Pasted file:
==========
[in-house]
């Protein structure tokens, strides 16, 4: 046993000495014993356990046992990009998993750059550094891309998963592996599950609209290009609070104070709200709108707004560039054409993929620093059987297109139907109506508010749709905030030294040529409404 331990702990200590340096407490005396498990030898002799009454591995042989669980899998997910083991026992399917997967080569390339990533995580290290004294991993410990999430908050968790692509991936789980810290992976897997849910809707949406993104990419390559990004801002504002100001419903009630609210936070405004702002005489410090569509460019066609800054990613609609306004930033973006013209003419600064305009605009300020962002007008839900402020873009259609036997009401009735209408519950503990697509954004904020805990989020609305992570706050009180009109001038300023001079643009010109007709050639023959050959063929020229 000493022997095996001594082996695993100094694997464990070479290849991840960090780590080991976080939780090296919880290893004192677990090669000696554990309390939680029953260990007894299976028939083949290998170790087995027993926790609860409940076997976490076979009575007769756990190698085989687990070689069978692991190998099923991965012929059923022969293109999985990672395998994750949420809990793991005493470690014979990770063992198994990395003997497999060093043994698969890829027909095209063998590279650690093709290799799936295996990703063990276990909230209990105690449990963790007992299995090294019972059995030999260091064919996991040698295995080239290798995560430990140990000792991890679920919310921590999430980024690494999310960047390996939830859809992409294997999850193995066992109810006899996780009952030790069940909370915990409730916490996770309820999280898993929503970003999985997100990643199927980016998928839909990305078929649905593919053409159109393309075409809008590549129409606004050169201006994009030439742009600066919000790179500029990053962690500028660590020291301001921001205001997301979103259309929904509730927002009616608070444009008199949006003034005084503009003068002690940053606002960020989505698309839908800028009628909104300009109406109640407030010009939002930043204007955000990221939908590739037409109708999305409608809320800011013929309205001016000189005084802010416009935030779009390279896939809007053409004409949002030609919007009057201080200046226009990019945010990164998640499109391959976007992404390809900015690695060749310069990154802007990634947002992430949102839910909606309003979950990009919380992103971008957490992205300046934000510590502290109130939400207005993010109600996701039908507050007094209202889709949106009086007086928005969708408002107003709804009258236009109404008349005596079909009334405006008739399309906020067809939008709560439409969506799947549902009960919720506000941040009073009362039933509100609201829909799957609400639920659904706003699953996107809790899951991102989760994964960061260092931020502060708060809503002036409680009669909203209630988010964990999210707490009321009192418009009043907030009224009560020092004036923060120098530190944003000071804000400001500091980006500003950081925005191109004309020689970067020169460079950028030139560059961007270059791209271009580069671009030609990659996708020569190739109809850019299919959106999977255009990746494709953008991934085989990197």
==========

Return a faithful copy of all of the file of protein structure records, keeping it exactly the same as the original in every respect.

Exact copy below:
[in-house]
């Protein structure tokens, strides 16, 4: 046993000495014993356990046992990009998993750059550094891309998963592996599950609209290009609070104070709200709108707004560039054409993929620093059987297109139907109506508010749709905030030294040529409404 331990702990200590340096407490005396498990030898002799009454591995042989669980899998997910083991026992399917997967080569390339990533995580290290004294991993410990999430908050968790692509991936789980810290992976897997849910809707949406993104990419390559990004801002504002100001419903009630609210936070405004702002005489410090569509460019066609800054990613609609306004930033973006013209003419600064305009605009300020962002007008839900402020873009259609036997009401009735209408519950503990697509954004904020805990989020609305992570706050009180009109001038300023001079643009010109007709050639023959050959063929020229 000493022997095996001594082996695993100094694997464990070479290849991840960090780590080991976080939780090296919880290893004192677990090669000696554990309390939680029953260990007894299976028939083949290998170790087995027993926790609860409940076997976490076979009575007769756990190698085989687990070689069978692991190998099923991965012929059923022969293109999985990672395998994750949420809990793991005493470690014979990770063992198994990395003997497999060093043994698969890829027909095209063998590279650690093709290799799936295996990703063990276990909230209990105690449990963790007992299995090294019972059995030999260091064919996991040698295995080239290798995560430990140990000792991890679920919310921590999430980024690494999310960047390996939830859809992409294997999850193995066992109810006899996780009952030790069940909370915990409730916490996770309820999280898993929503970003999985997100990643199927980016998928839909990305078929649905593919053409159109393309075409809008590549129409606004050169201006994009030439742009600066919000790179500029990053962690500028660590020291301001921001205001997301979103259309929904509730927002009616608070444009008199949006003034005084503009003068002690940053606002960020989505698309839908800028009628909104300009109406109640407030010009939002930043204007955000990221939908590739037409109708999305409608809320800011013929309205001016000189005084802010416009935030779009390279896939809007053409004409949002030609919007009057201080200046226009990019945010990164998640499109391959976007992404390809900015690695060749310069990154802007990634947002992430949102839910909606309003979950990009919380992103971008957490992205300046934000510590502290109130939400207005993010109600996701039908507050007094209202889709949106009086007086928005969708408002107003709804009258236009109404008349005596079909009334405006008739399309906020067809939008709560439409969506799947549902009960919720506000941040009073009362039933509100609201829909799957609400639920659904706003699953996107809790899951991102989760994964960061260092931020502060708060809503002036409680009669909203209630988010964990999210707490009321009192418009009043907030009224009560020092004036923060120098530190944003000071804000400001500091980006500003950081925005191109004309020689970067020169460079950028030139560059961007270059791209271009580069671009030609990659996708020569190739109809850019299919959106999977255009990746494709953008991934085989990197």